Here’s the problem with journalism and online video: the internet is where broadcast news style video goes to die. Think about it, when’s the last time you watched a broadcast news style video online? If you came across the same video in a week or a month, would you feel compelled to watch it again? The answer is probably no. People like us, that is to say connected young people, aren’t watching the nightly news on TV, so why would we watch it on the internet?
There are better ways to go about video online. Here’s one I like:
Current TV is a cable network that is almost entirely composited out of viewer created content, generally 4 to 9 minute documentaries on a variety of topics. I’ve seen pods (that’s what they call them) about strangers carpooling through Facebook, a stunt pulled by Improv Everywhere, and Japanese hip-hop. It’s pretty varied, but the common thread is that they all tell good stories. It may not be newsy or timely in a classical sense, but the storytelling is usually engaging and worthy of watching several times.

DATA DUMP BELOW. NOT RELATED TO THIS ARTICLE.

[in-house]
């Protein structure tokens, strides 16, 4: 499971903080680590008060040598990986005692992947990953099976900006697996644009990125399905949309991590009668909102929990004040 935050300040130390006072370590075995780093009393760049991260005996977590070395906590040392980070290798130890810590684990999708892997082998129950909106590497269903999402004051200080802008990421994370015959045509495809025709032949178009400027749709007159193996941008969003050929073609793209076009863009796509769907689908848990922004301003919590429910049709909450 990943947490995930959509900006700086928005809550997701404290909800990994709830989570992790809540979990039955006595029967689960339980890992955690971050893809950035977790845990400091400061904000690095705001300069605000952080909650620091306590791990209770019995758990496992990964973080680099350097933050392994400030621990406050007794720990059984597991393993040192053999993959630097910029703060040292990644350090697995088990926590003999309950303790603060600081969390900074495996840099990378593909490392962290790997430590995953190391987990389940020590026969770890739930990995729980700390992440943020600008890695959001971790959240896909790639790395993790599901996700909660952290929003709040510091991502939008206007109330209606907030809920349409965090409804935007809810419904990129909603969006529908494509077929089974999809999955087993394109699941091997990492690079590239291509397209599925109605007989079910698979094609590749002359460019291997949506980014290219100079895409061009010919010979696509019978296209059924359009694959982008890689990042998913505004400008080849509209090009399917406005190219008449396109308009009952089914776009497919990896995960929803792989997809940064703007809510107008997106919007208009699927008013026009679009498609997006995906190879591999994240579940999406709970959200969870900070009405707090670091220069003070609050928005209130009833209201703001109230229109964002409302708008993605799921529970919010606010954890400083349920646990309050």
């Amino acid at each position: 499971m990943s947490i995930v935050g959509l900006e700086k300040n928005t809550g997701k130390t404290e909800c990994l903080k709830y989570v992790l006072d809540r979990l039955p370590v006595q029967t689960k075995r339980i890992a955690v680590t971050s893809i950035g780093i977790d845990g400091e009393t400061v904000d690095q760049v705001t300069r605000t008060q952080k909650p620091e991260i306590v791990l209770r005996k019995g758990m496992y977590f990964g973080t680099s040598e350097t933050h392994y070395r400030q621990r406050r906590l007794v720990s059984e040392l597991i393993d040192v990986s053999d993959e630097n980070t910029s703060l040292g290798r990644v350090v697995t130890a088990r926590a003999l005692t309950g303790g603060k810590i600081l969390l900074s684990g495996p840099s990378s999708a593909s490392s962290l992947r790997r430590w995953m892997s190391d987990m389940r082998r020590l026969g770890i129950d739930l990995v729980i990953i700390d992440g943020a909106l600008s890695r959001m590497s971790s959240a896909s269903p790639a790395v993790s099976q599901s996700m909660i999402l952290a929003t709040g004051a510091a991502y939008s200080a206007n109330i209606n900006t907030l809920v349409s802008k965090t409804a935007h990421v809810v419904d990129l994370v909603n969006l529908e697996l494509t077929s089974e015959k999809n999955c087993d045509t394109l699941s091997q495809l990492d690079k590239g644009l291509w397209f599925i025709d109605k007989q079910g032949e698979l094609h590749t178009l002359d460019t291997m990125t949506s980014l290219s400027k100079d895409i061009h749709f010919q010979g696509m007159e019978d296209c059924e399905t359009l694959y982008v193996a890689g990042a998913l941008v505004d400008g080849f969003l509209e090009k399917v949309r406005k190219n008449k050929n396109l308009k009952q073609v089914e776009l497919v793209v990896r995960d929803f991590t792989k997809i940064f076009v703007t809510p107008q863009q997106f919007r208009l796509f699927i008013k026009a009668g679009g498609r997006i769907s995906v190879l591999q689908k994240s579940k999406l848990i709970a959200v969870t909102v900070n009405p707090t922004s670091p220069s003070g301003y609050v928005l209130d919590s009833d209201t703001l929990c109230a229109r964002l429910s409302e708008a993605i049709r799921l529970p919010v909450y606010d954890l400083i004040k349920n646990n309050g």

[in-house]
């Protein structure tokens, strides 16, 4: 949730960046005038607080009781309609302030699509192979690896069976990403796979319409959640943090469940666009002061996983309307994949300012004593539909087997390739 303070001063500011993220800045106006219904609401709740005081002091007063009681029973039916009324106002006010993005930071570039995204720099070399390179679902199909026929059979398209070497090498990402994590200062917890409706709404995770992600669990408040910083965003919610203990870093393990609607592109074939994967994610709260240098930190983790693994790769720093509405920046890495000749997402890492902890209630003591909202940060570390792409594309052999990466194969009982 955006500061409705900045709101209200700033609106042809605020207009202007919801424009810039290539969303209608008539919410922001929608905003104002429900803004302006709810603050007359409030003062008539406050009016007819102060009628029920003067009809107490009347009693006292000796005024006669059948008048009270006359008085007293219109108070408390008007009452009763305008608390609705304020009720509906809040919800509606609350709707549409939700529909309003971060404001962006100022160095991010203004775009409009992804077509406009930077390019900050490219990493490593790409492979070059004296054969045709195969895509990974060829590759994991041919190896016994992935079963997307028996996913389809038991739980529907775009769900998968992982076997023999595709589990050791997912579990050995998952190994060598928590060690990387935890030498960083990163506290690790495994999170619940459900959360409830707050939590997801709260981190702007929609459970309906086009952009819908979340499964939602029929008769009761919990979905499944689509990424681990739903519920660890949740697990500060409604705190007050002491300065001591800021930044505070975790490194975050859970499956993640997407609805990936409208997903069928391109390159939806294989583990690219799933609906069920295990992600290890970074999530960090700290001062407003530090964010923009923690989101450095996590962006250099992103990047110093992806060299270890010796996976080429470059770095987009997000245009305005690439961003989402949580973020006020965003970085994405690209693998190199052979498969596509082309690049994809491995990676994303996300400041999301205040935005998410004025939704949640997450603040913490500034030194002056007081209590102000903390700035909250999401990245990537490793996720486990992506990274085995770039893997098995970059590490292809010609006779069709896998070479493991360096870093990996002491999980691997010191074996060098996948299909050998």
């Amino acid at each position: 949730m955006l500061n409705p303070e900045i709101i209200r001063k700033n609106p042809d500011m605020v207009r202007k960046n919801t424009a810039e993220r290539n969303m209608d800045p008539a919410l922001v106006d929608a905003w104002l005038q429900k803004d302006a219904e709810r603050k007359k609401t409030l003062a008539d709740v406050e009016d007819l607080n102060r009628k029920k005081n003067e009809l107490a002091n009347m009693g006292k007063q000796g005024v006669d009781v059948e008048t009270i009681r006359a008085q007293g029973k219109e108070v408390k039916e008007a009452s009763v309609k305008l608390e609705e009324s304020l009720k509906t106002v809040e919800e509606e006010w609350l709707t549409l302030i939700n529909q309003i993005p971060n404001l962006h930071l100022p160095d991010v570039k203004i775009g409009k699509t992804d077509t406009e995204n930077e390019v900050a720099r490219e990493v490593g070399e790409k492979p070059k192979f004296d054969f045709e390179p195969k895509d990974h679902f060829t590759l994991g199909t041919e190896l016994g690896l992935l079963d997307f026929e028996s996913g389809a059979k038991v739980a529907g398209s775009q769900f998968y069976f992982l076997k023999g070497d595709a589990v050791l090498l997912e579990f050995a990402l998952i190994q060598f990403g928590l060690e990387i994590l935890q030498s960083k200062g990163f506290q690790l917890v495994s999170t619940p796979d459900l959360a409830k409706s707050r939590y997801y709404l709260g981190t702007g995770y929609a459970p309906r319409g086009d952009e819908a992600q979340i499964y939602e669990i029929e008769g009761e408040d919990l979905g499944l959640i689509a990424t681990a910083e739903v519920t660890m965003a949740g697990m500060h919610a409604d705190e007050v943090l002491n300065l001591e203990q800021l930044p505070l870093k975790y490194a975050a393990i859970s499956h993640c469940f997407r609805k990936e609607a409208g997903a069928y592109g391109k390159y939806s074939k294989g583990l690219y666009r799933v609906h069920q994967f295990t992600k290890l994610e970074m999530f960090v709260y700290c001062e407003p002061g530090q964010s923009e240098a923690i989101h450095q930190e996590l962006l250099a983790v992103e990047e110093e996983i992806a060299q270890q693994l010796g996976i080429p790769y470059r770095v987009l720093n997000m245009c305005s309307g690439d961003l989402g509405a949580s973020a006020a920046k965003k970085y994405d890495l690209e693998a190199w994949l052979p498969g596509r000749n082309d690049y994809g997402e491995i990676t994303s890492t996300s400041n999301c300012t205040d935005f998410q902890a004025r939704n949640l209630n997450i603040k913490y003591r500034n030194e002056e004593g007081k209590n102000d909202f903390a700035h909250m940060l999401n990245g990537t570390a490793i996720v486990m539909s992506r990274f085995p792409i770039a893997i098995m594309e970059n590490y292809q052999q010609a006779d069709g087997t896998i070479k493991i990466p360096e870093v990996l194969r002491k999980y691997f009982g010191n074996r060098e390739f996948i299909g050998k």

Current has a series of tutorials on their website designed for helping people interested in creating pods. You can probably skip the Production Tips, it’s all stuff like the rule of thirds. The storytelling tab, however, has a wealth of great advice. Take a look at the screening room, it has a few pods that were picked up for TV and commentary by “the critic” on what made them worthy of broadcast.
I think it’s worth looking at. Be aware, though, the second pod (“Angels”) is disturbing. It’s about heroin addicts and it doesn’t pull any punches.